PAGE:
All structural dimensional framing lumber used in Hansen Buildings will be at least graded as #2 (or “standard”) or better.  For discussion’s sake, we will limit scope to this grade. Four inch and smaller (e.g. 4×6 and any two inch – 2×4 through 2×12, 4×4 and 4×6), are all graded under “joists and planks” rules. Characteristics listed below are unintended to be all-inclusive, but merely to be a frequently seen item overview.

In any given lumber “production run” typically 5% is allowed to be outside grading rules (to have more defects than expressly allowed) and still have a sum total declared as “on grade”. 

Checks – seasoning checks are unlimited. Through checks at ends are limited as splits. Splits can be equal to 1-1/2 times board face width (e.g. 8-1/4” on a 2×6, 16-7/8” on a 2×12). Keep in mind, many times these boards will be trimmed off, especially when used as girts, purlins or rafters.  A split portion may thus be removed when trimmed to be put into service.

Knots – on a 2×6, up to 1-7/8” at wide face edge, 2-7/8” at wide face centerline; on a 2×12 up to 3-3/4” at wide face edge, 4-3/4” at wide face centerline.

Holes – (from any cause) on a 2×6 1-1/2”; on a 2×12, 3”.

Wane – up to 2/3 thickness and 1/2 width for 1/4 length.   An example would be on a 12’ long 2×6, wane could be 2-3/4” on wide face, 1” in depth across 1-1/2” face and 3’ in length.

Bow (or Crook) – a board size and length function. As an example: for a 2x6x12’ – 5/8” would be acceptable, with greater amounts allowable with longer lengths.

Twist – for a 4x6x16’ would be allowable up to 1-1/2” and still be within grade.


5” x 5” and larger are graded as “Posts and Timbers” and have their own characteristics. Again, addressing #2 grade, they include:

End splits – up to twice post face are permitted: (Ex: 12” on a 6” face.)

Wane – 1/3 of face.

Bow, crook and twist are NOT limiting factors under grading rules for posts and timbers.

It is essential any suspected shortage or damage be reported immediately. Vendors become highly suspicious of possible jobsite damage, as it increases with time. An example of this is when (after several months on a jobsite) a client asked for replacement of some damaged steel – his provided photographs actually showed tire marks where it had been run over!

Construction Manual – we do frequent updates and additions to it, often several times annually. Since Kevin and Whitney’s investment, more and more of our clients have gone to wet-set brackets, rather than embedded columns. Hence, we have added several pages of wet-set bracket specific details and instructions to Chapter 5, Setting Columns.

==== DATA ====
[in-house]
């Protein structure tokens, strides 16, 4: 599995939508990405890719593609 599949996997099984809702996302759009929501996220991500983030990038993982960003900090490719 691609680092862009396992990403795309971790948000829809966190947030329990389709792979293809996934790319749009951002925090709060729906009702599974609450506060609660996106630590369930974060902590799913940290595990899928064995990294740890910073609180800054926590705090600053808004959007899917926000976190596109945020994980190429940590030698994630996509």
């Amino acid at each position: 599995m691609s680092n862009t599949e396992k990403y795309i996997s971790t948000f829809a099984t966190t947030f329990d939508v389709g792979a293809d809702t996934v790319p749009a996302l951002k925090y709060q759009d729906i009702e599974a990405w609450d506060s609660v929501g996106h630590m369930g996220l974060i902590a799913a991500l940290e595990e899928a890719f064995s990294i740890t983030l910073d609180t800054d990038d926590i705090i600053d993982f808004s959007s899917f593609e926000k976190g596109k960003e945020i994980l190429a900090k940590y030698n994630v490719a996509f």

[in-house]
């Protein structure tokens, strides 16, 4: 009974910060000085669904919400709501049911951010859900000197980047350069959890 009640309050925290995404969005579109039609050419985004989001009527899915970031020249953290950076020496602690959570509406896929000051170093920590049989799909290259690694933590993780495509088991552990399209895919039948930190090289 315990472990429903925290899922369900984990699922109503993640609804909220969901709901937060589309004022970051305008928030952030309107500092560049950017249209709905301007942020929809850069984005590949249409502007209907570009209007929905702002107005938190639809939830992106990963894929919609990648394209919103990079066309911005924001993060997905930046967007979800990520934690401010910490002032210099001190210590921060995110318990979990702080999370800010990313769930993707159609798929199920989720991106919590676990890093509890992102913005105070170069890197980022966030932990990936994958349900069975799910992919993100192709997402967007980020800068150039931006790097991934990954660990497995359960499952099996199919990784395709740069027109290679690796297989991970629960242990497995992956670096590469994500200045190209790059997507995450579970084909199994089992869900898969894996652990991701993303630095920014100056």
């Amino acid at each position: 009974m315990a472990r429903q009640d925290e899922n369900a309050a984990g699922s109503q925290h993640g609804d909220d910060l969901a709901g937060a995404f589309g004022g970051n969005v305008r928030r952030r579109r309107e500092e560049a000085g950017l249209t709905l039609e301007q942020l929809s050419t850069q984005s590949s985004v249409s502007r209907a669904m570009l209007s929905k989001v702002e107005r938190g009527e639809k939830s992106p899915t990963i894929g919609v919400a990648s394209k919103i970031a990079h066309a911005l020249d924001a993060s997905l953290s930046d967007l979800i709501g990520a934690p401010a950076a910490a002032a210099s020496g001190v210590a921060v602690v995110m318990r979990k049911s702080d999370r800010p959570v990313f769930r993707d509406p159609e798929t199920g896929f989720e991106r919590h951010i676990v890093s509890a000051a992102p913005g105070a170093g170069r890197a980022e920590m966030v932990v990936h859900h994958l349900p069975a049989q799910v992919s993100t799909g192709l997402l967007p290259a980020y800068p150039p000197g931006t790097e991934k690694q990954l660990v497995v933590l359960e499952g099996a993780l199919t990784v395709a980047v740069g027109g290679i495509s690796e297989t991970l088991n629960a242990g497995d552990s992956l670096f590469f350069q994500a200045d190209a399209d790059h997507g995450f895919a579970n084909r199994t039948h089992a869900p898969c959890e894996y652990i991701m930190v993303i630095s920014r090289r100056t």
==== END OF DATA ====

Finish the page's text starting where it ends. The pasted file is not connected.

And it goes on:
Solid sawn vs. glulam columns. We agree totally with Kevin’s analysis, glulams are a superior product and I would highly recommend them to any client (for extended reading, please see https://hansenpolebuildings.com/2014/10/glulam-4/). One downside is distribution, as they are manufactured in limited and highly scattered locations, costs of shipping and time delays can become issues.

Watch for our final episode of this series – coming soon!

A Miracle Cure to Prevent Twisted Timber Columns

A Miracle Cure to Prevent Twisted Timber Columns

In 1960 Chubby Checker did a cover of Hank Ballard and the Midnighters 1959 song “The Twist”. Checker’s cover reached Number One on Billboard’s Hot 100 both in 1960 and again in 1962, becoming the only single to reach number one in two different chart runs.

While “The Twist” was a musical hit, twisting in lumber poses concerns, if not panic.

It would be all well and good if trees could be trained to grow so as they only produced straight-grained lumber. Fat chance of this happening.  In fact, straight grained lumber is by far an exception, rather than a rule.

Instead, spiral grain is an expected pattern – where this term describes a helical orientation of tree fibers giving a log a twisted appearance after bark has been removed. This twisted appearance is even more highlighted by surface checks, following grain of fiber, making spiral grain very obvious in some standing dead trees and on utility poles and posts.